The Witching

The old lady is diabetic, has to keep a really limited diet, and makes you share it with her. She’s got the soul of a bully. You get to hate the sight of a simple chop, a scoop of plain white rice, whipped cream cheese. You have elaborate dreams of food, starches and sugars piled high to the ceiling, swimming pools of lime jello and whipped cream, and wake up to find the old woman sitting at the foot of the bed watching you. She laughs at you all the time, snorts really, as though you’re too ridiculous for words and she barely has time for you. You haven’t felt so redundant since you were seven and your older brother let you hang out with him and his friends. Still, it’s exciting in that same sort of way, you feel like you’re being let in on something that you’re not supposed to know about yet (if at all), so you put up with the snorting and the watching and even the chops and the rice and the whipped cream cheese.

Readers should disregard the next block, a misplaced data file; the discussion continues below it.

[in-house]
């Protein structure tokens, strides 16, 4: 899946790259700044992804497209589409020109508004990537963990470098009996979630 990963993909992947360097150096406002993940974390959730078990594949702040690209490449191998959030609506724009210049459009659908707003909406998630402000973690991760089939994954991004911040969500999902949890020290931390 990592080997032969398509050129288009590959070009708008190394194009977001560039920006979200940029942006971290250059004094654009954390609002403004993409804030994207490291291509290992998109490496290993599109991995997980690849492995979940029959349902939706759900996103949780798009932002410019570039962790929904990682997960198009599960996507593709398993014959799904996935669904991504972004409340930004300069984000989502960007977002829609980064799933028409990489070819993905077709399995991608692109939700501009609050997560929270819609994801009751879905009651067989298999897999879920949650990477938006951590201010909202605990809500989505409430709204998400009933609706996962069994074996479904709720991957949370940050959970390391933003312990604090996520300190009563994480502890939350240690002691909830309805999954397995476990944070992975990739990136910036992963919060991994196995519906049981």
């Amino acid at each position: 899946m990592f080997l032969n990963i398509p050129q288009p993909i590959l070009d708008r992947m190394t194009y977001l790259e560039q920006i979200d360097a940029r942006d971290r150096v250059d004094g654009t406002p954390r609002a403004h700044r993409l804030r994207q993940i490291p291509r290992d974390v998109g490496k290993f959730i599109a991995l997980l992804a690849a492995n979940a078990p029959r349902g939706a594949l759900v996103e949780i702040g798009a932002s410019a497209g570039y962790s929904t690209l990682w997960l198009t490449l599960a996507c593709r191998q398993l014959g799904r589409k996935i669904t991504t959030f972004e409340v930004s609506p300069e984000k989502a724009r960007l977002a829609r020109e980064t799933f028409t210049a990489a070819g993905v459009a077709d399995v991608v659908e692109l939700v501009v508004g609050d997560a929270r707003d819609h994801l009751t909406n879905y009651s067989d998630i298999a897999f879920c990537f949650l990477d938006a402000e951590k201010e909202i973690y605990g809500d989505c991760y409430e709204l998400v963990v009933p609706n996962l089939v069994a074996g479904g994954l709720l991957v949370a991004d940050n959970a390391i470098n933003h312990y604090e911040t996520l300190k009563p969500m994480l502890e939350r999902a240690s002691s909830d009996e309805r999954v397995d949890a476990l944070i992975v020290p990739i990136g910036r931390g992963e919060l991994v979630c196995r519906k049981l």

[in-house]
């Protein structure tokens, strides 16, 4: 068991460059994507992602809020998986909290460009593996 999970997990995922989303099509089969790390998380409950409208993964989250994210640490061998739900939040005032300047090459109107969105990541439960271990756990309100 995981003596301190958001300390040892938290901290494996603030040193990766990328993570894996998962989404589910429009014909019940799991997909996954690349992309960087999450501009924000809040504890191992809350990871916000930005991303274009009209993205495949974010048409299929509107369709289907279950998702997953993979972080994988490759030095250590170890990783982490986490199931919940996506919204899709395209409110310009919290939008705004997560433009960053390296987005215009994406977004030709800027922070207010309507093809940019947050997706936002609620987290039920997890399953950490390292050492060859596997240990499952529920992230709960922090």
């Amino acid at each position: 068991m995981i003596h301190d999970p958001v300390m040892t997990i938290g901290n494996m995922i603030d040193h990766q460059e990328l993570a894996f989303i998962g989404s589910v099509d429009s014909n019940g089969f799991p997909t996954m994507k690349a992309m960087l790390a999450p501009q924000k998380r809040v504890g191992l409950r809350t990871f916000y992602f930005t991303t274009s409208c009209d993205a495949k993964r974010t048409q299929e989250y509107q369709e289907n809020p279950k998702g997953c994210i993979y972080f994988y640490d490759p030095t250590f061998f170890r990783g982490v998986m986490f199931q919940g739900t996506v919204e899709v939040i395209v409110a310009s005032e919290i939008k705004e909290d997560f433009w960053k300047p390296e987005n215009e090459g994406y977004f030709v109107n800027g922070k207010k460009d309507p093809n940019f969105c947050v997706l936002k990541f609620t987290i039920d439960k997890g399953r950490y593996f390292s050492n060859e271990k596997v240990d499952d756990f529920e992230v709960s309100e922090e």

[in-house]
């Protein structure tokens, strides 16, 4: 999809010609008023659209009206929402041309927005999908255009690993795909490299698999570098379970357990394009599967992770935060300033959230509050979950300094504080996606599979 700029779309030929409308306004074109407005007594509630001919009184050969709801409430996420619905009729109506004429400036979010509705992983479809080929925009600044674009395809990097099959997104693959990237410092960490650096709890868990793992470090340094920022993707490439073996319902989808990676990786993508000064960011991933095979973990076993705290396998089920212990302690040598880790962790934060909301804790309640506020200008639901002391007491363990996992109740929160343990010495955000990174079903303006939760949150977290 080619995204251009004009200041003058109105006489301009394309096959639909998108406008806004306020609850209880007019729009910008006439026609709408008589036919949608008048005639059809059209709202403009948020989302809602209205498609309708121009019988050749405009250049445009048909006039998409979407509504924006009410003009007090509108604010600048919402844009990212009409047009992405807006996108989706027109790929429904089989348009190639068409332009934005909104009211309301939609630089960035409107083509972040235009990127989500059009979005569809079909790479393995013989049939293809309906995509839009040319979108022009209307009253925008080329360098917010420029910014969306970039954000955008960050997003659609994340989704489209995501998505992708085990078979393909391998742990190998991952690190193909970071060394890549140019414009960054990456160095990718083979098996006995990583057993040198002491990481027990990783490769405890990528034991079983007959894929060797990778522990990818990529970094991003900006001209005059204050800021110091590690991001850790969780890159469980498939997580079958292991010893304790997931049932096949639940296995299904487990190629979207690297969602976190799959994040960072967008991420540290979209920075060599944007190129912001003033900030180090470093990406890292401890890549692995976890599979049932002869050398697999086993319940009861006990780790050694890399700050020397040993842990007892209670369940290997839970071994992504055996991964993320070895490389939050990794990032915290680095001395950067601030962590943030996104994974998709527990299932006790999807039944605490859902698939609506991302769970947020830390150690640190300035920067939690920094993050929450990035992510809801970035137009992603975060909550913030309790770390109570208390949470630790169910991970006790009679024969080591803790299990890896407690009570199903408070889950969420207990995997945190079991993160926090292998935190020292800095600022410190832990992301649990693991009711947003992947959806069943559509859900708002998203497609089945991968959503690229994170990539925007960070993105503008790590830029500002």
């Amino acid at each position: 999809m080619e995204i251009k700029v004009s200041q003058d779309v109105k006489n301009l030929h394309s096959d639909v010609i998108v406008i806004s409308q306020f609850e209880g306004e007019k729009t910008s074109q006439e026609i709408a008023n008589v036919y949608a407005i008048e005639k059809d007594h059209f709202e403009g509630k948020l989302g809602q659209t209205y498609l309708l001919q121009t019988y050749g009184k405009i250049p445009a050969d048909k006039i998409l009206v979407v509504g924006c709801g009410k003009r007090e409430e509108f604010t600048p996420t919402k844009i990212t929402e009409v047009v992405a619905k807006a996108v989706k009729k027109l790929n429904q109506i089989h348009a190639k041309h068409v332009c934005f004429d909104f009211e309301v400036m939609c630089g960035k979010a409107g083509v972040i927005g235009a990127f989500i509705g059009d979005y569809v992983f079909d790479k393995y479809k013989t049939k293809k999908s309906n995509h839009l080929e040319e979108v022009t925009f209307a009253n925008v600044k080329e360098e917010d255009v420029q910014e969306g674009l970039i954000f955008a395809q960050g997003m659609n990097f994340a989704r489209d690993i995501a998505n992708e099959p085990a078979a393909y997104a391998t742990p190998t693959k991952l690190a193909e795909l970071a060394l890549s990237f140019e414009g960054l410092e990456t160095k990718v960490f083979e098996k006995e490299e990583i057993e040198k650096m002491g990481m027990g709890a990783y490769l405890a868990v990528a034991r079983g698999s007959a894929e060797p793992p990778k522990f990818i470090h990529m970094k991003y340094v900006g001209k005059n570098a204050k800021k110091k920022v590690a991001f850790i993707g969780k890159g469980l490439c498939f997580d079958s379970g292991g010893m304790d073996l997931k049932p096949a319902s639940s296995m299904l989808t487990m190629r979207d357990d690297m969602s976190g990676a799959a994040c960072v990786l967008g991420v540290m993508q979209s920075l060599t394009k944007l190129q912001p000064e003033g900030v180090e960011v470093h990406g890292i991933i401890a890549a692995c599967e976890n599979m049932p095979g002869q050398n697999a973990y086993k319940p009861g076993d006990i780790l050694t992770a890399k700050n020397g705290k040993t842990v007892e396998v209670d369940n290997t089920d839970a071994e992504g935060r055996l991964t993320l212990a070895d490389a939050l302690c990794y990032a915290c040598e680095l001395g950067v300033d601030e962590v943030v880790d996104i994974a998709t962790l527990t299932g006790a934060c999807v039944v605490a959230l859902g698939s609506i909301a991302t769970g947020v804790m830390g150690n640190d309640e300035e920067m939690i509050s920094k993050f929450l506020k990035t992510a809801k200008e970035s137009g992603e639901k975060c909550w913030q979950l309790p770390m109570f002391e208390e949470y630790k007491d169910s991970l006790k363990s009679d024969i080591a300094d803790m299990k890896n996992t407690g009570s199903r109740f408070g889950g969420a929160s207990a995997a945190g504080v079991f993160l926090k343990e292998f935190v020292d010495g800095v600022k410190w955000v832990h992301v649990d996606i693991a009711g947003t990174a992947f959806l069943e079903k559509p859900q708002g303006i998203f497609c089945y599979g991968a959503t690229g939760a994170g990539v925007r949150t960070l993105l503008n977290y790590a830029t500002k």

She crams you full of knowledge brutally but efficiently, the way a butcher stuffs a sausage, and with about as much concern for you as he’d have for the sausage casing. You never get your feet under you, you always feel like you’re being whirled from point to point without a second to catch your breath, but there’s no denying it’s an effective method. After the second month the old woman puts you in charge of half the gang and says run it and that’s it. She doesn’t tell you how to run it, doesn’t tell the other gang members why you’re in charge, doesn’t tell them to play nice, leaves you out to dry, in short. It’s touch and go for awhile until you build your power base, until they learn that you’re not the sort of person to be trifled with (though you’re always fair), until you kick some sort of loyalty into them. You don’t have to kill anybody, not kill, exactly, but you certainly put one or two through the wringer hard enough that they go away and don’t come back. Afterwards things settle down and you can get to work.